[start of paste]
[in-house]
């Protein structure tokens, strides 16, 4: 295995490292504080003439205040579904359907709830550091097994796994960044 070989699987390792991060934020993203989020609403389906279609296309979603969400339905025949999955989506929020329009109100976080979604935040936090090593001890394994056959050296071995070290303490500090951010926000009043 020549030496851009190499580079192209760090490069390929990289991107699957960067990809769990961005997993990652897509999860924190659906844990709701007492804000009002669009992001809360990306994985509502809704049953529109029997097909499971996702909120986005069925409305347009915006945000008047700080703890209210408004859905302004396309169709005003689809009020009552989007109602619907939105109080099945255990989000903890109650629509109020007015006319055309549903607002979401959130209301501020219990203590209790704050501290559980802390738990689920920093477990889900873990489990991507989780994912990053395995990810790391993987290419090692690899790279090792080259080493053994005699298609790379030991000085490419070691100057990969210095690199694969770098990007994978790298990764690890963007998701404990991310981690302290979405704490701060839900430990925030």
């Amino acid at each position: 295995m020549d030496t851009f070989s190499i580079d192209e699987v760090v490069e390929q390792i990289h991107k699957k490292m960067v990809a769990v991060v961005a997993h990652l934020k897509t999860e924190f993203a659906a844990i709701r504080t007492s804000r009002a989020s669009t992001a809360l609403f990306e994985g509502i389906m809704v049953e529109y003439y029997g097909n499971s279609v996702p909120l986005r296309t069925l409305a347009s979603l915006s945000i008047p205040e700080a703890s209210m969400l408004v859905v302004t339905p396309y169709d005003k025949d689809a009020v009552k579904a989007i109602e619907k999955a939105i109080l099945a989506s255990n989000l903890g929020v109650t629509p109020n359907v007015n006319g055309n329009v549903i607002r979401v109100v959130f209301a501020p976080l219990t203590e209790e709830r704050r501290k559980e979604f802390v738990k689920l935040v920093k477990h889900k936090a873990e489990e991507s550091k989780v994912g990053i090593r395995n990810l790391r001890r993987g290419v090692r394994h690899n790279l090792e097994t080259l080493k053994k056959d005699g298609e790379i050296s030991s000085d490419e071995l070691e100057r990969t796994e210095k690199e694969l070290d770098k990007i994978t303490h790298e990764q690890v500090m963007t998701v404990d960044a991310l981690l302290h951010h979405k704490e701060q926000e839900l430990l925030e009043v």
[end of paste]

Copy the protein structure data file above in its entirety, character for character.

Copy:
[in-house]
């Protein structure tokens, strides 16, 4: 295995490292504080003439205040579904359907709830550091097994796994960044 070989699987390792991060934020993203989020609403389906279609296309979603969400339905025949999955989506929020329009109100976080979604935040936090090593001890394994056959050296071995070290303490500090951010926000009043 020549030496851009190499580079192209760090490069390929990289991107699957960067990809769990961005997993990652897509999860924190659906844990709701007492804000009002669009992001809360990306994985509502809704049953529109029997097909499971996702909120986005069925409305347009915006945000008047700080703890209210408004859905302004396309169709005003689809009020009552989007109602619907939105109080099945255990989000903890109650629509109020007015006319055309549903607002979401959130209301501020219990203590209790704050501290559980802390738990689920920093477990889900873990489990991507989780994912990053395995990810790391993987290419090692690899790279090792080259080493053994005699298609790379030991000085490419070691100057990969210095690199694969770098990007994978790298990764690890963007998701404990991310981690302290979405704490701060839900430990925030």
């Amino acid at each position: 295995m020549d030496t851009f070989s190499i580079d192209e699987v760090v490069e390929q390792i990289h991107k699957k490292m960067v990809a769990v991060v961005a997993h990652l934020k897509t999860e924190f993203a659906a844990i709701r504080t007492s804000r009002a989020s669009t992001a809360l609403f990306e994985g509502i389906m809704v049953e529109y003439y029997g097909n499971s279609v996702p909120l986005r296309t069925l409305a347009s979603l915006s945000i008047p205040e700080a703890s209210m969400l408004v859905v302004t339905p396309y169709d005003k025949d689809a009020v009552k579904a989007i109602e619907k999955a939105i109080l099945a989506s255990n989000l903890g929020v109650t629509p109020n359907v007015n006319g055309n329009v549903i607002r979401v109100v959130f209301a501020p976080l219990t203590e209790e709830r704050r501290k559980e979604f802390v738990k689920l935040v920093k477990h889900k936090a873990e489990e991507s550091k989780v994912g990053i090593r395995n990810l790391r001890r993987g290419v090692r394994h690899n790279l090792e097994t080259l080493k053994k056959d005699g298609e790379i050296s030991s000085d490419e071995l070691e100057r990969t796994e210095k690199e694969l070290d770098k990007i994978t303490h790298e990764q690890v500090m963007t998701v404990d960044a991310l981690l302290h951010h979405k704490e701060q926000e839900l430990l925030e009043v």